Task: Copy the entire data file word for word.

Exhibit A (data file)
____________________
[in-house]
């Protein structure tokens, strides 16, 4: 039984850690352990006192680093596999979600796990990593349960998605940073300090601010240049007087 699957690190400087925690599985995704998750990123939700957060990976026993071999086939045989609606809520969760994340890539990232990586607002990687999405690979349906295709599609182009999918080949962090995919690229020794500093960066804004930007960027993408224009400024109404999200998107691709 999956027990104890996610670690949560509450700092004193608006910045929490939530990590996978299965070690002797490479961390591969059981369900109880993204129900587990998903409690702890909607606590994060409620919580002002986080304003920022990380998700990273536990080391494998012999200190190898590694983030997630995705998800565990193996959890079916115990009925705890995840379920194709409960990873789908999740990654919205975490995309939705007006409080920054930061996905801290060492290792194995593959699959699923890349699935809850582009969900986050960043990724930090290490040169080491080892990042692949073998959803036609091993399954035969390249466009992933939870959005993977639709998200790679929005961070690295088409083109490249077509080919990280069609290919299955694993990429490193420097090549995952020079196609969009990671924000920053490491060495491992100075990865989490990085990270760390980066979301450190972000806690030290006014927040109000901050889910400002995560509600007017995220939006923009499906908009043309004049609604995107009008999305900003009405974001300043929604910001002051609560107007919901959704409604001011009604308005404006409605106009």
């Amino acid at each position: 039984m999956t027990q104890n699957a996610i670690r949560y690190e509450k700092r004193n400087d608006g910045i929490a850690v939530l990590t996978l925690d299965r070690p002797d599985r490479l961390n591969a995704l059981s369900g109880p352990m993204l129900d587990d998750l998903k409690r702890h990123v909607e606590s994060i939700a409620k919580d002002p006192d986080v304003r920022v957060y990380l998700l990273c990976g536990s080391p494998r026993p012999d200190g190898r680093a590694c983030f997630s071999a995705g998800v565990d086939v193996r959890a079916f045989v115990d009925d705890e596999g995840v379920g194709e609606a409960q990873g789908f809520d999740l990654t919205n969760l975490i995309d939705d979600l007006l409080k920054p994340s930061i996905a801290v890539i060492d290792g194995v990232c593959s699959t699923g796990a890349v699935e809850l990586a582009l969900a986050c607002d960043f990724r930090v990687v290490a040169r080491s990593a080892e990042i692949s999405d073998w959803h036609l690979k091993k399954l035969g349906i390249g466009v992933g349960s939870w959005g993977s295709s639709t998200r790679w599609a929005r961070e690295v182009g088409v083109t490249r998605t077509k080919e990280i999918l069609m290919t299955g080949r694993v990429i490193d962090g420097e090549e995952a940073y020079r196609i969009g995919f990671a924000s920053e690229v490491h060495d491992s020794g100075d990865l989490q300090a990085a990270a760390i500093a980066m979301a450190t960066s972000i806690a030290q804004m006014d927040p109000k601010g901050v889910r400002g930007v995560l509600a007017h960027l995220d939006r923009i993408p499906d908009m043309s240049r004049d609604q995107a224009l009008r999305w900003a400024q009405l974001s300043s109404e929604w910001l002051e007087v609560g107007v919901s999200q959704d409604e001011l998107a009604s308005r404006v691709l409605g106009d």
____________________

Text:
[in-house]
């Protein structure tokens, strides 16, 4: 039984850690352990006192680093596999979600796990990593349960998605940073300090601010240049007087 699957690190400087925690599985995704998750990123939700957060990976026993071999086939045989609606809520969760994340890539990232990586607002990687999405690979349906295709599609182009999918080949962090995919690229020794500093960066804004930007960027993408224009400024109404999200998107691709 999956027990104890996610670690949560509450700092004193608006910045929490939530990590996978299965070690002797490479961390591969059981369900109880993204129900587990998903409690702890909607606590994060409620919580002002986080304003920022990380998700990273536990080391494998012999200190190898590694983030997630995705998800565990193996959890079916115990009925705890995840379920194709409960990873789908999740990654919205975490995309939705007006409080920054930061996905801290060492290792194995593959699959699923890349699935809850582009969900986050960043990724930090290490040169080491080892990042692949073998959803036609091993399954035969390249466009992933939870959005993977639709998200790679929005961070690295088409083109490249077509080919990280069609290919299955694993990429490193420097090549995952020079196609969009990671924000920053490491060495491992100075990865989490990085990270760390980066979301450190972000806690030290006014927040109000901050889910400002995560509600007017995220939006923009499906908009043309004049609604995107009008999305900003009405974001300043929604910001002051609560107007919901959704409604001011009604308005404006409605106009």
């Amino acid at each position: 039984m999956t027990q104890n699957a996610i670690r949560y690190e509450k700092r004193n400087d608006g910045i929490a850690v939530l990590t996978l925690d299965r070690p002797d599985r490479l961390n591969a995704l059981s369900g109880p352990m993204l129900d587990d998750l998903k409690r702890h990123v909607e606590s994060i939700a409620k919580d002002p006192d986080v304003r920022v957060y990380l998700l990273c990976g536990s080391p494998r026993p012999d200190g190898r680093a590694c983030f997630s071999a995705g998800v565990d086939v193996r959890a079916f045989v115990d009925d705890e596999g995840v379920g194709e609606a409960q990873g789908f809520d999740l990654t919205n969760l975490i995309d939705d979600l007006l409080k920054p994340s930061i996905a801290v890539i060492d290792g194995v990232c593959s699959t699923g796990a890349v699935e809850l990586a582009l969900a986050c607002d960043f990724r930090v990687v290490a040169r080491s990593a080892e990042i692949s999405d073998w959803h036609l690979k091993k399954l035969g349906i390249g466009v992933g349960s939870w959005g993977s295709s639709t998200r790679w599609a929005r961070e690295v182009g088409v083109t490249r998605t077509k080919e990280i999918l069609m290919t299955g080949r694993v990429i490193d962090g420097e090549e995952a940073y020079r196609i969009g995919f990671a924000s920053e690229v490491h060495d491992s020794g100075d990865l989490q300090a990085a990270a760390i500093a980066m979301a450190t960066s972000i806690a030290q804004m006014d927040p109000k601010g901050v889910r400002g930007v995560l509600a007017h960027l995220d939006r923009i993408p499906d908009m043309s240049r004049d609604q995107a224009l009008r999305w900003a400024q009405l974001s300043s109404e929604w910001l002051e007087v609560g107007v919901s999200q959704d409604e001011l998107a009604s308005r404006v691709l409605g106009d």